We have developed and demonstrated a practical methodology for dating specific compounds (and octade-canoic or stearic acid—C18:0—in particular) from the lipid material surviving in archaeological cooking pots. Such compounds may be extracted from about 10 g of cooking potsherd, and, after derivatization, can be purified by gas chromatography. To obtain sufficient material for precise dating repetitive, accumulating, GC separation is necessary. Throughout the 6000-year period studied, and over a variety of site environments within England, dates on C18:0 show no apparent systematic error, but do have a greater variability than can be explained by the errors due to the separation chemistry and measurement process alone. This variability is as yet unexplained. Dates on C16:0 show greater variability and a systematic error of approximately 100-150 years too young, and it is possible that this is due to contamination from the burial environment. Further work should clarify this.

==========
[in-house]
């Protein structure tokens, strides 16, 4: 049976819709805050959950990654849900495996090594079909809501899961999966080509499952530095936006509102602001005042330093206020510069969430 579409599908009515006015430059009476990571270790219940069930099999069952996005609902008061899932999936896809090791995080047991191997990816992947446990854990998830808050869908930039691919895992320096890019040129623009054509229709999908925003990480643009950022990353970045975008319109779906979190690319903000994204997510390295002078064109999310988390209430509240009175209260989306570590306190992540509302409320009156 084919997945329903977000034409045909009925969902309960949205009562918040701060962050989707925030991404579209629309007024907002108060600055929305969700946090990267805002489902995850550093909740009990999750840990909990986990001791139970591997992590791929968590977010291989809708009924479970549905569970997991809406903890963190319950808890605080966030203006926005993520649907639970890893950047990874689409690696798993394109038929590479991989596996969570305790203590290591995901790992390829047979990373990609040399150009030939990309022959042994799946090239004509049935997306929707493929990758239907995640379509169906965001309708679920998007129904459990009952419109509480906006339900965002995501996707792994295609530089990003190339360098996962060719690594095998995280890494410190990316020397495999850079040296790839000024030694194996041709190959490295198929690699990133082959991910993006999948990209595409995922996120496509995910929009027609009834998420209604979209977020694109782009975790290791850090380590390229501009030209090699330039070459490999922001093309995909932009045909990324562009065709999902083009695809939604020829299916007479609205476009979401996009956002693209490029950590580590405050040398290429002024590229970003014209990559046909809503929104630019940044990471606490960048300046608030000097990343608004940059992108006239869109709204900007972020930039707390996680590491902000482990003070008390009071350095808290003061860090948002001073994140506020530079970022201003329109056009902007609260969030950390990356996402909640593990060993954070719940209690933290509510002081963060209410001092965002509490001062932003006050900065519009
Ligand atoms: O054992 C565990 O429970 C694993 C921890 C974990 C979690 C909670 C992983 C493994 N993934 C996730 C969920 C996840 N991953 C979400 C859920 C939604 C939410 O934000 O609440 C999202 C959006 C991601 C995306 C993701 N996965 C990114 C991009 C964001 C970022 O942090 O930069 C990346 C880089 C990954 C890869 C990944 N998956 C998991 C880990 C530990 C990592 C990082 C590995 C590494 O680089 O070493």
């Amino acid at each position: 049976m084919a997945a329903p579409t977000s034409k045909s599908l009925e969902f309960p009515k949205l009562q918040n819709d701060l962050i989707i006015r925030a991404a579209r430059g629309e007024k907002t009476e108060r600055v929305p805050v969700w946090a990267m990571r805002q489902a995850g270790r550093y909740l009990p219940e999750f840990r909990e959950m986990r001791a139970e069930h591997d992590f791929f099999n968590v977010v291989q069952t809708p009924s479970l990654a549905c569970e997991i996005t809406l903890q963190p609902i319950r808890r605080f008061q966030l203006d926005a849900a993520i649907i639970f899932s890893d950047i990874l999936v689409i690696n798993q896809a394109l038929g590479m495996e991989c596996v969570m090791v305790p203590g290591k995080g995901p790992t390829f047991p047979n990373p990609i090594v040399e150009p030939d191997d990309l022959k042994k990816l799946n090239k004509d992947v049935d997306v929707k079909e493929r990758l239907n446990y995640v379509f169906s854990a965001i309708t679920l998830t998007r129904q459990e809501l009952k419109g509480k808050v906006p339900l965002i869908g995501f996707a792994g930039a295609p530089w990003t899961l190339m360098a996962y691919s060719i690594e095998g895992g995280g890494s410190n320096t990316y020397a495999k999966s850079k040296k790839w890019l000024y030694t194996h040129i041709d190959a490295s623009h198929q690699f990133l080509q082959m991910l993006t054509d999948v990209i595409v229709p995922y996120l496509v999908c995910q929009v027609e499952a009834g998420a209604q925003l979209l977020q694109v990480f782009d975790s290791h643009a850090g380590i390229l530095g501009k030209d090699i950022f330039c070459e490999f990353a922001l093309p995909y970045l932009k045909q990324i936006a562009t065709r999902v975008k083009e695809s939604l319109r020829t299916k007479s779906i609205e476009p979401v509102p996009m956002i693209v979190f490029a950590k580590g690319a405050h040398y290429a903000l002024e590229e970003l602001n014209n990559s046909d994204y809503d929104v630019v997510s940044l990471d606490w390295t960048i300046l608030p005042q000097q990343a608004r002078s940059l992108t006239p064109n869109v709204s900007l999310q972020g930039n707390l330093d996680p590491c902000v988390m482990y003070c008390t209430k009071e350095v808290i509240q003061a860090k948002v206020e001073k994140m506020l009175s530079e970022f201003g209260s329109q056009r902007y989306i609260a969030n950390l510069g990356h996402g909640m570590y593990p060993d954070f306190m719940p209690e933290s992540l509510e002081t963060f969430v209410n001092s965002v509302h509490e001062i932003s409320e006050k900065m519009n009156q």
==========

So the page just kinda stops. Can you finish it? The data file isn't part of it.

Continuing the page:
The most extensive chronometric study ever undertaken on Egyptian Dynastic sites was published in Radiocarbon by Bonani et al. (2001). It comprised 269 radiocarbon measurements on monuments ranging from the 1st–12th dynasties. However, many of the calibrated dates obtained were significantly offset from historical estimates. The greatest discrepancies occurred in the 4th Dynasty where, paradoxically, the dating program had been most rigorous. For this period, 158 measurements were made at 12 sites, with the majority of the dates being 200–300 yr older than expected. The 4th Dynasty results were especially significant as they included some of the most important monuments in Egypt. In this paper, the raw data from that study have been reanalyzed using the OxCal calibration program, making particular use of its new outlier detection functionality. This Bayesian approach has resulted in a new series of calibrations that show much closer agreement with conventional chronological records.